Did your furnace bite the dust? Or maybe you had a car accident and your insurance coverage left you on the hook for a large portion of the expense? If you have bad credit, it’s unlikely that you’ve built a proper emergency fund. And without that, you’re going to have difficulty paying when something unexpected crops up. Even worse, having poor credit will likely keep you from qualifying for an emergency loan.

3. More Stress

Poor credit can wreak havoc on all areas of your life — including your mental state. If you’re financially strapped and worrying about maxed out credit cards, struggling to manage overwhelming debt, and dreading phone calls from debt collectors for unpaid bills —the financial stress and sleepless nights can really take a toll on your mental and physical wellbeing.

4. Unhealthy Lifestyle

If you don’t have good credit, it’s likely that your bank account is always running on empty. Which means that you’re probably going without things you might need in life, such as doctor’s visits, medication or even food.

5. Expensive Car Insurance

Bad news: Many states allow insurers to charge drivers with low credit higher rates to insure their personal vehicles. (They also allow denial of coverage.) That’s because some insurers think that if you’re irresponsible with your finances (like you don’t pay your bills on time), that you’re also more likely to be irresponsible behind the wheel.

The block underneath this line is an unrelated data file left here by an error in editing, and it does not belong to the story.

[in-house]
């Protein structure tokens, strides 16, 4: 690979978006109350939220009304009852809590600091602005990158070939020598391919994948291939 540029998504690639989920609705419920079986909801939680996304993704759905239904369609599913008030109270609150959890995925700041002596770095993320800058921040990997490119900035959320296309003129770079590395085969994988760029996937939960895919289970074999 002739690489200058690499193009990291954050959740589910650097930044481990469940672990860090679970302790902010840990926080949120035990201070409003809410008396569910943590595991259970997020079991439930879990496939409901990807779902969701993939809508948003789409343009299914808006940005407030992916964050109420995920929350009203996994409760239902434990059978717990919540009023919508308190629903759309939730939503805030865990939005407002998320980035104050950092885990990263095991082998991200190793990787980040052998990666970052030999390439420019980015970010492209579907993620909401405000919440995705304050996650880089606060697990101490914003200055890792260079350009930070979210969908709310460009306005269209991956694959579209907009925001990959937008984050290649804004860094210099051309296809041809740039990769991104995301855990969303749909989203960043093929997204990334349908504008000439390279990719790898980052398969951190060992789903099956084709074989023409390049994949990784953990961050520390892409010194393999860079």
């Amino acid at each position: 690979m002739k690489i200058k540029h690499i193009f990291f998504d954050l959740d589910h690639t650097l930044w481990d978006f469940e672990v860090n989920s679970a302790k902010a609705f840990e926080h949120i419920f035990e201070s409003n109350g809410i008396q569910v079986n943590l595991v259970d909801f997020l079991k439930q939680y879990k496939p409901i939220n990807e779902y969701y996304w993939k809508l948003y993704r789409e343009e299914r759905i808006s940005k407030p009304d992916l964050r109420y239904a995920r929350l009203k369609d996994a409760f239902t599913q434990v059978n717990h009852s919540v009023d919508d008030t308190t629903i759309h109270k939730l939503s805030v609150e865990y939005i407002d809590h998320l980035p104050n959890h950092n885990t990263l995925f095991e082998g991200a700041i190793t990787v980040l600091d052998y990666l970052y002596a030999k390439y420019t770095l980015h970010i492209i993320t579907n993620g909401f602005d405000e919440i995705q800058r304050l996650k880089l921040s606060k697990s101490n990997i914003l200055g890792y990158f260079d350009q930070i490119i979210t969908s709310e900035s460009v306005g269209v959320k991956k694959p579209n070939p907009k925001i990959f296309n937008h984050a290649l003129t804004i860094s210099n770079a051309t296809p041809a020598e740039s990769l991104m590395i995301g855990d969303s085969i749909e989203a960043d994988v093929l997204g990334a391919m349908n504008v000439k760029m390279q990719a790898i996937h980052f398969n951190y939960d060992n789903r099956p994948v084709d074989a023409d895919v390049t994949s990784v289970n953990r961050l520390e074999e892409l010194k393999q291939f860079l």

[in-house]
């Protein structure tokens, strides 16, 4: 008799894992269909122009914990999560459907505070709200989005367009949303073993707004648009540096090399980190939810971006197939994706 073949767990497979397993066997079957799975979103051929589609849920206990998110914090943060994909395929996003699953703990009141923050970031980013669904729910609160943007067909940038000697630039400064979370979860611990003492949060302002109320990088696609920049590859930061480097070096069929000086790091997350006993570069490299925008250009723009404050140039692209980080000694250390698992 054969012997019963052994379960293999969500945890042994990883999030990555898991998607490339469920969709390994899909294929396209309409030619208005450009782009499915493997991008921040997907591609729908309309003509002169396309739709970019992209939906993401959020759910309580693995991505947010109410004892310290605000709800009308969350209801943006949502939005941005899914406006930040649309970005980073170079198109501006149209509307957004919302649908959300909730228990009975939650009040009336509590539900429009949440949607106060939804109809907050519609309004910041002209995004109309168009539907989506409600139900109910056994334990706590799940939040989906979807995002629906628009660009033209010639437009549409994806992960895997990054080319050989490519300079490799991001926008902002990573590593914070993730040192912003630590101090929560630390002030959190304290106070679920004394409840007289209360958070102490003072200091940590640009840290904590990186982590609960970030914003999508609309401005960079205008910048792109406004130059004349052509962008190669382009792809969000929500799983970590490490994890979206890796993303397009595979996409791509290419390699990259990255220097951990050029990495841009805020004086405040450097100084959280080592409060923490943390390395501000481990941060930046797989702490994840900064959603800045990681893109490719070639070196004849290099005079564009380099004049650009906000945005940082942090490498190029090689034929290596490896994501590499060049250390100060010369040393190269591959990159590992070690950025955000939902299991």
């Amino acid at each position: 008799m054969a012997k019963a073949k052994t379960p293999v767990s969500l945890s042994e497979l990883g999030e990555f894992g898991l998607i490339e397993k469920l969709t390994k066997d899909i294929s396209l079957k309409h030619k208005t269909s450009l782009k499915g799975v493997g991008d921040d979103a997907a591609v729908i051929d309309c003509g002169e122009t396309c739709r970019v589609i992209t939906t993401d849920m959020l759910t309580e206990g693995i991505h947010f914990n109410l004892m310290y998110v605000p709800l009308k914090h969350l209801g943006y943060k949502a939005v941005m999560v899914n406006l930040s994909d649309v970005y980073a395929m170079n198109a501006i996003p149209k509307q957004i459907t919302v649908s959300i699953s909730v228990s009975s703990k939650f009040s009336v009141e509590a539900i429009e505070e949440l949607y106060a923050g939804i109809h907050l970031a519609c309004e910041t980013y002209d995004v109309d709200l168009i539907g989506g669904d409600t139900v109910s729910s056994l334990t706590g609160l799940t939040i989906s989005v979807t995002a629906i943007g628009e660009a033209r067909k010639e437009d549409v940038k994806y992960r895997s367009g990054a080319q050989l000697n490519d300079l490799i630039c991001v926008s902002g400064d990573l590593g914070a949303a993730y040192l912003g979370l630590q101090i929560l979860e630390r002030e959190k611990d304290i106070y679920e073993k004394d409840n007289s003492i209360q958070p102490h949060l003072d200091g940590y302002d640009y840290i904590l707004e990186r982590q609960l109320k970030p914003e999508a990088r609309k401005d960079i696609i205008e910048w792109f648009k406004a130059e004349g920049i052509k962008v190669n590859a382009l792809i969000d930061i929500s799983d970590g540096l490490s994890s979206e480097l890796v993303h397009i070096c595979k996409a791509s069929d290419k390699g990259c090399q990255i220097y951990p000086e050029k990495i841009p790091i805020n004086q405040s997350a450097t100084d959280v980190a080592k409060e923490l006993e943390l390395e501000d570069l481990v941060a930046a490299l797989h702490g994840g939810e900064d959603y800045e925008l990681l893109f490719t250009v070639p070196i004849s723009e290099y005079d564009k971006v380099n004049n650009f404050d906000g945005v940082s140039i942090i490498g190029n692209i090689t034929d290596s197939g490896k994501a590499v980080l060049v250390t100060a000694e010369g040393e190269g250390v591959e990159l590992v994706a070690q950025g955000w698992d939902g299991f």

6. Effect on Professional Standing

Because of the Fair Credit Reporting Act, workers who receive professional licenses (think: medical professionals, teachers, contractors) can have their credit checked by the government agency issuing the certificate. If yours is poor, it’s possible that your license could be withheld.

7. Relationship Drama

Awful credit can have a detrimental effect on your personal relationships. CNN reports that up to 30 percent of women and 20 percent of men say they will not marry a person with bad credit. And 75 percent of women say they consider a potential date’s credit score in dating decisions. Even worse, marriages can take a beating if bad credit is involved. Research conducted by Jeffrey Dow at the National Marriage Project confirms the commonly held belief that financial troubles can cause major marital problems. His work found that couples that accumulated debt become more unhappy than those that those that pay off debt together. (The rate of discontent increases with the amount of debt accrued.) But credit troubles don’t just stop with arguments and nights going to bed mad at your partner. In fact, money messes more frequently lead to divorce than any other marital troubles — including infidelity.

So word of advice: If you love your spouse, show your credit some love, too.

8. Higher Interest Rates